Considering average dietary needs and the prevalence of certain health conditions, some basic guidelines may provide the foundation for the effective use of nutritional supplements. First, a high quality, broad-spectrum multivitamin and mineral supplement, taken once per day, is recommended to provide a range of nutrients. This should contain the B-complex vitamins B6, B12, and folic acid, which may help prevent heart disease, and the minerals zinc and copper, which aid immunity. In addition to a multivitamin, antioxidants can be added to a supplementation routine. These include vitamin A (or beta-carotene), vitamin C, and vitamin E, and the mineral selenium. Antioxidants may have several positive effects on the body, such as slowing the aging process, reducing the risks of cancer and heart disease, and reducing the risks of illness and infection by supporting the immune system. Coenzyme Q10 is another antioxidant in wide usage, as studies have shown it may improve the health of the heart and reduce the effects of heart disease. Essential fatty acids, particularly omega-3, are also recommended as they are involved in many important processes in the body, including brain function. Calcium supplementation is recommended for the elderly and for women, to strengthen bones and prevent bone loss. Calcium supplements that are balanced with magnesium have a less constipating effect and are better absorbed.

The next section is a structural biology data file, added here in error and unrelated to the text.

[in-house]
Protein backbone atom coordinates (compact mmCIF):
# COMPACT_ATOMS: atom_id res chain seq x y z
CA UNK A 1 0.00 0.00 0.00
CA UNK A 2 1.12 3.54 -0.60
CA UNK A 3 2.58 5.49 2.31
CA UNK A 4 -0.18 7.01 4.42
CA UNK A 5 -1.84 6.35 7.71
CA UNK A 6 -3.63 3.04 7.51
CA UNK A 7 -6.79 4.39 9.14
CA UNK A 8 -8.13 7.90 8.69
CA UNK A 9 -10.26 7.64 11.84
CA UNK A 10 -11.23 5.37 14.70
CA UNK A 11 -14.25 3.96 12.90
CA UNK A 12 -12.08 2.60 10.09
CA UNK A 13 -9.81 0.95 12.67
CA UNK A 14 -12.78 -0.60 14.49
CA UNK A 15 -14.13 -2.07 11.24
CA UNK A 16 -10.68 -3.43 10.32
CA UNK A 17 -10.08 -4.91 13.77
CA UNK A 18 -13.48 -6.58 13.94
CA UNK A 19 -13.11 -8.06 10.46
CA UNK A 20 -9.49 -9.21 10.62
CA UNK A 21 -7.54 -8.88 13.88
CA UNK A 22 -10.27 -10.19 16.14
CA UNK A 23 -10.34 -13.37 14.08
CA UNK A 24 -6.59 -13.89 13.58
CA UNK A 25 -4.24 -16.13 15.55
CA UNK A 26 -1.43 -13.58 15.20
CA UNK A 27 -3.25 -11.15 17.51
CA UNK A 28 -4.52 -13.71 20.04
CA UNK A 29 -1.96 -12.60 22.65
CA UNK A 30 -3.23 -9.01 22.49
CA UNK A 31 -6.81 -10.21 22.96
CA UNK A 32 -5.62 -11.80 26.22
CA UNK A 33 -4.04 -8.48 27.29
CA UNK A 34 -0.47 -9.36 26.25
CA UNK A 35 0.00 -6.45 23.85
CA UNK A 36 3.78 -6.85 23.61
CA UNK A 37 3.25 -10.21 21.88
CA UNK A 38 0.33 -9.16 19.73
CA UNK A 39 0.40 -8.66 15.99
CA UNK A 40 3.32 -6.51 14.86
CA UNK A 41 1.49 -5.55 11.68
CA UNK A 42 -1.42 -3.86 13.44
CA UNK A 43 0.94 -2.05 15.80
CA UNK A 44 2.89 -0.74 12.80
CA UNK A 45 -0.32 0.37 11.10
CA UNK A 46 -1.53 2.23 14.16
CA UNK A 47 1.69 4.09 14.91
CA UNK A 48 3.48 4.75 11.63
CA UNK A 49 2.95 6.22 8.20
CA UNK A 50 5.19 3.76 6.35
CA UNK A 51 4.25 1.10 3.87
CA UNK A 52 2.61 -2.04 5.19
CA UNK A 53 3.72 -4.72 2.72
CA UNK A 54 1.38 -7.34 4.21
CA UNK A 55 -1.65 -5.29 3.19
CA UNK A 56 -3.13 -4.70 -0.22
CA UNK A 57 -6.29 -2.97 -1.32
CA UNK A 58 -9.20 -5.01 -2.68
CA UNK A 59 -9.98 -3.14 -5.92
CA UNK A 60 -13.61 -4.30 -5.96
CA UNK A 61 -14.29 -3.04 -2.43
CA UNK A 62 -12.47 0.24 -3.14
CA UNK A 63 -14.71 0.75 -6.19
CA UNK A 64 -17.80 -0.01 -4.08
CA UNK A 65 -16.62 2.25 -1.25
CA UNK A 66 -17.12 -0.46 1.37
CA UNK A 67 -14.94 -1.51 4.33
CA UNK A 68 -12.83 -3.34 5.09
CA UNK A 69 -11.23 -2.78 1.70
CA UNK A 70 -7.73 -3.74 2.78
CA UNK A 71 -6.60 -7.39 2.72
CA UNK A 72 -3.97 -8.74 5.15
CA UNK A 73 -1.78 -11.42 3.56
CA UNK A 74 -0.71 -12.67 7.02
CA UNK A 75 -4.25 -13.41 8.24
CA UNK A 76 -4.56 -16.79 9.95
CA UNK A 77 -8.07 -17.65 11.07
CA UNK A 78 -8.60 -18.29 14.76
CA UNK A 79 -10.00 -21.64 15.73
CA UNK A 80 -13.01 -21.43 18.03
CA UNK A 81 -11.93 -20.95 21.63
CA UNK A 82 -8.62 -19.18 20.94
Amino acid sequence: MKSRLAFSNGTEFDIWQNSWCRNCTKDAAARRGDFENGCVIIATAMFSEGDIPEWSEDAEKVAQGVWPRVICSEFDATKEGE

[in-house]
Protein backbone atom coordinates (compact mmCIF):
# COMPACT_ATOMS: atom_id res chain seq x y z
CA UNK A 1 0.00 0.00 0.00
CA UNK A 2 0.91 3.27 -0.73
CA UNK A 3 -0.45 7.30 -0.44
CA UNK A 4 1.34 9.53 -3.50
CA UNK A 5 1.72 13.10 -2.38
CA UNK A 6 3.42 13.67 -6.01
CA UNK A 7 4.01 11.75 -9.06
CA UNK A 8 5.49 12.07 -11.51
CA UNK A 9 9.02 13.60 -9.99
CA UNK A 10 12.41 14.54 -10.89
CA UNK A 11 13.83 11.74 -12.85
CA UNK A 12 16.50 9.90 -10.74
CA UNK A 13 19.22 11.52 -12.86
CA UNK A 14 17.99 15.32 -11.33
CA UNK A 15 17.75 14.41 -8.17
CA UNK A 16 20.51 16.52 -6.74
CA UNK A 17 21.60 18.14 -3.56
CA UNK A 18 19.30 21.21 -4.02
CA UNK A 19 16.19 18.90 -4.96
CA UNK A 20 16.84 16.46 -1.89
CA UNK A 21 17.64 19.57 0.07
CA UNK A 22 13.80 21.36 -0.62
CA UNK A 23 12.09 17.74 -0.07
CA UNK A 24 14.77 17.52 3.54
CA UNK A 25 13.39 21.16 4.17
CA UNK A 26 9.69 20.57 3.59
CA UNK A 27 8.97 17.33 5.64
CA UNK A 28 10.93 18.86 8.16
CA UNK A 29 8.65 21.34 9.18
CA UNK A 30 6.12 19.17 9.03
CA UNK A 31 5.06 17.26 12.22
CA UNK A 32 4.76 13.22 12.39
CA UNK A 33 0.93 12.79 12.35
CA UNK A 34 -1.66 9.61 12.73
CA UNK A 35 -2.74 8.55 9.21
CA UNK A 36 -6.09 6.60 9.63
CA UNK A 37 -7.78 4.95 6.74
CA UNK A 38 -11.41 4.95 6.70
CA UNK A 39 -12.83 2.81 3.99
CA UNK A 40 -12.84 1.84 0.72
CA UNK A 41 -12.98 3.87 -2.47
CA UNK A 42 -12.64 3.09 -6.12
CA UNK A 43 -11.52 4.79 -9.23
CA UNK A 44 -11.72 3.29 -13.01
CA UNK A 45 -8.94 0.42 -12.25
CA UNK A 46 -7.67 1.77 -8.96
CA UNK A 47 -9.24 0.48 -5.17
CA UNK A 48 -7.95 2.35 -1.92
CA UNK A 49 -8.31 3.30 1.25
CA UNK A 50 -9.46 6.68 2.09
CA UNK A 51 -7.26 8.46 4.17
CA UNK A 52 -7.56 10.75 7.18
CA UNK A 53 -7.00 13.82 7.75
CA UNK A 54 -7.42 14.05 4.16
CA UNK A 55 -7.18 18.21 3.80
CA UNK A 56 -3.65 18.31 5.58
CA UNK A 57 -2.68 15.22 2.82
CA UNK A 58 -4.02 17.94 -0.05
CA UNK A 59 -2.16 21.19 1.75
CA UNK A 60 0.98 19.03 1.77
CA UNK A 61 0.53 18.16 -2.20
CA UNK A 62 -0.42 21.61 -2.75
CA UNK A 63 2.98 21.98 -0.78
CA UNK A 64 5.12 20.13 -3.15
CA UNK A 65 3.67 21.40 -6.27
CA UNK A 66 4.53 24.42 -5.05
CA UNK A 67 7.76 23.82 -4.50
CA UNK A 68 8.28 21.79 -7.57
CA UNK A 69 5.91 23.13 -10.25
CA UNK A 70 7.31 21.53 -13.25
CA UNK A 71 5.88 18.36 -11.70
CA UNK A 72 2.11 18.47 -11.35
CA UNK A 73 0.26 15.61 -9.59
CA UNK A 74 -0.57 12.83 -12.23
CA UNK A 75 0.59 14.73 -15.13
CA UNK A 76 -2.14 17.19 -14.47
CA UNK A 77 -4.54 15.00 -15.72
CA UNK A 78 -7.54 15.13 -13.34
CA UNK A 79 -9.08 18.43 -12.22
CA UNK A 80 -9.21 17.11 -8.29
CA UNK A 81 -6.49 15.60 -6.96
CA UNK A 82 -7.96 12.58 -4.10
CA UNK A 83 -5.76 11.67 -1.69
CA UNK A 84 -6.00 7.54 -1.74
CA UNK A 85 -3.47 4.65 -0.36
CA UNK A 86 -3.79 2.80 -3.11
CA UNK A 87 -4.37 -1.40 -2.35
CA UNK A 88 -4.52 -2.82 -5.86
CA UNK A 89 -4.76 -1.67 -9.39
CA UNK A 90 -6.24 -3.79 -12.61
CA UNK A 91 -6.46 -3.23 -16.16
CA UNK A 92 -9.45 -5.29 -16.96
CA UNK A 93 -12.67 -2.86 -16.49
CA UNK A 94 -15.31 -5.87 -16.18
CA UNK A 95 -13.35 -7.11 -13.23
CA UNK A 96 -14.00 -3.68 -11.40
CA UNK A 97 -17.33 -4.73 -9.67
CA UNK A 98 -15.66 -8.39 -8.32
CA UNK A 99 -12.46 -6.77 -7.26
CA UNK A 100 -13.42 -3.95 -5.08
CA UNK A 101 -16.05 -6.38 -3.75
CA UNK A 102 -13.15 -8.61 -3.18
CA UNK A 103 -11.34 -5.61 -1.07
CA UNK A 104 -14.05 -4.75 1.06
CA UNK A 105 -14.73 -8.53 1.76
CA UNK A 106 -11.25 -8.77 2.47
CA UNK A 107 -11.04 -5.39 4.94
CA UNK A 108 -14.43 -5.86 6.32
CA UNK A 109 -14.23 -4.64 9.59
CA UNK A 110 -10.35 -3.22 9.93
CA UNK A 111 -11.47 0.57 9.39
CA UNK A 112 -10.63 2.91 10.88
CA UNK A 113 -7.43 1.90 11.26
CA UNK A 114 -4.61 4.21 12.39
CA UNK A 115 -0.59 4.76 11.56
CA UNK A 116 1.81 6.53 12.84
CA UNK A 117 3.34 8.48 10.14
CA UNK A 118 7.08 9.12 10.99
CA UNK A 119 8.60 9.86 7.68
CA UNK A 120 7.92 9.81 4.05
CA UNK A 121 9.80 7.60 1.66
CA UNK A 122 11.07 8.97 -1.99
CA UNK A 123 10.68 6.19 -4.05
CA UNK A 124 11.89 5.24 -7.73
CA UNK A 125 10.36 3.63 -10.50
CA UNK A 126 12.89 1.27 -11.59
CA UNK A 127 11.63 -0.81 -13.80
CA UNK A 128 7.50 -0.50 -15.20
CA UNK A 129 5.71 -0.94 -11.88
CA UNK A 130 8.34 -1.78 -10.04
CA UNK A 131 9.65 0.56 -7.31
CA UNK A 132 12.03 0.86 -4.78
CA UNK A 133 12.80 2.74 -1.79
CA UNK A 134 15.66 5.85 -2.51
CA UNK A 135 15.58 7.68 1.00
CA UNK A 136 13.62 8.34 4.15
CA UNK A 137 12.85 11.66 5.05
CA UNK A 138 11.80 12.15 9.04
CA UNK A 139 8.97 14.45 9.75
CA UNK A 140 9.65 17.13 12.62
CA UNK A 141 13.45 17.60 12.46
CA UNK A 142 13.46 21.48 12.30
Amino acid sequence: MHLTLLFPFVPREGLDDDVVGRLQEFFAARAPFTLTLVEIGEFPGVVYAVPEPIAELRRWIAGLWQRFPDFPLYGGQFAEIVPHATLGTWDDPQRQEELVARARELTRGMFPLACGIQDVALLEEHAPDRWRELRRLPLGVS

Part of the reason why so many women fail to get the amount of iron they need is because one of the best sources of iron is red meat (especially liver) which also contains high levels of saturated fat. While leafy green vegetables and beans are also good sources of iron—and don’t contain high levels saturated fat—the iron from plant foods is different to the iron from animal sources, and not absorbed as well by the body. Other foods rich in iron include poultry, seafood, dried fruit such as raisins and apricots, and iron-fortified cereals, breads, and pastas.
^ Fortmann, SP; Burda, BU; Senger, CA; Lin, JS; Whitlock, EP (Nov 12, 2013). "Vitamin and Mineral Supplements in the Primary Prevention of Cardiovascular Disease and Cancer: An Updated Systematic Evidence Review for the U.S. Preventive Services Task Force". Annals of Internal Medicine. 159 (12): 824–834. doi:10.7326/0003-4819-159-12-201312170-00729. PMID 24217421.